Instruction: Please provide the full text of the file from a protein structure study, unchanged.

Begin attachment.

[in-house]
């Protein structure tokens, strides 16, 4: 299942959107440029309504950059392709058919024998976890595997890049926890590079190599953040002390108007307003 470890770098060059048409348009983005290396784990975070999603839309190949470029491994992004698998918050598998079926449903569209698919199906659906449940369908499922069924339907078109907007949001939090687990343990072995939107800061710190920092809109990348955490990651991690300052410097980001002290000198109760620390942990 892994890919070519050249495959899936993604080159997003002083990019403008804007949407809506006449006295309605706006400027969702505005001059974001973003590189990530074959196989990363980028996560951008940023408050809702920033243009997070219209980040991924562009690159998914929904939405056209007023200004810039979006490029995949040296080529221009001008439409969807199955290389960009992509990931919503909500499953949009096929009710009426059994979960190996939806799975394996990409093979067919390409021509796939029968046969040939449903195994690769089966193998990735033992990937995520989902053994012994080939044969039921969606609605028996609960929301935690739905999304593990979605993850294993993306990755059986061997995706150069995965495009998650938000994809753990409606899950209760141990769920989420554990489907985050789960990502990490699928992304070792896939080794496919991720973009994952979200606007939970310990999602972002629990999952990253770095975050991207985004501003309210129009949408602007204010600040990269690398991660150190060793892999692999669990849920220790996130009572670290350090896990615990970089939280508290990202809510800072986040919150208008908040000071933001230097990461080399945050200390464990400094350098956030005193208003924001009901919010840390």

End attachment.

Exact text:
[in-house]
């Protein structure tokens, strides 16, 4: 299942959107440029309504950059392709058919024998976890595997890049926890590079190599953040002390108007307003 470890770098060059048409348009983005290396784990975070999603839309190949470029491994992004698998918050598998079926449903569209698919199906659906449940369908499922069924339907078109907007949001939090687990343990072995939107800061710190920092809109990348955490990651991690300052410097980001002290000198109760620390942990 892994890919070519050249495959899936993604080159997003002083990019403008804007949407809506006449006295309605706006400027969702505005001059974001973003590189990530074959196989990363980028996560951008940023408050809702920033243009997070219209980040991924562009690159998914929904939405056209007023200004810039979006490029995949040296080529221009001008439409969807199955290389960009992509990931919503909500499953949009096929009710009426059994979960190996939806799975394996990409093979067919390409021509796939029968046969040939449903195994690769089966193998990735033992990937995520989902053994012994080939044969039921969606609605028996609960929301935690739905999304593990979605993850294993993306990755059986061997995706150069995965495009998650938000994809753990409606899950209760141990769920989420554990489907985050789960990502990490699928992304070792896939080794496919991720973009994952979200606007939970310990999602972002629990999952990253770095975050991207985004501003309210129009949408602007204010600040990269690398991660150190060793892999692999669990849920220790996130009572670290350090896990615990970089939280508290990202809510800072986040919150208008908040000071933001230097990461080399945050200390464990400094350098956030005193208003924001009901919010840390």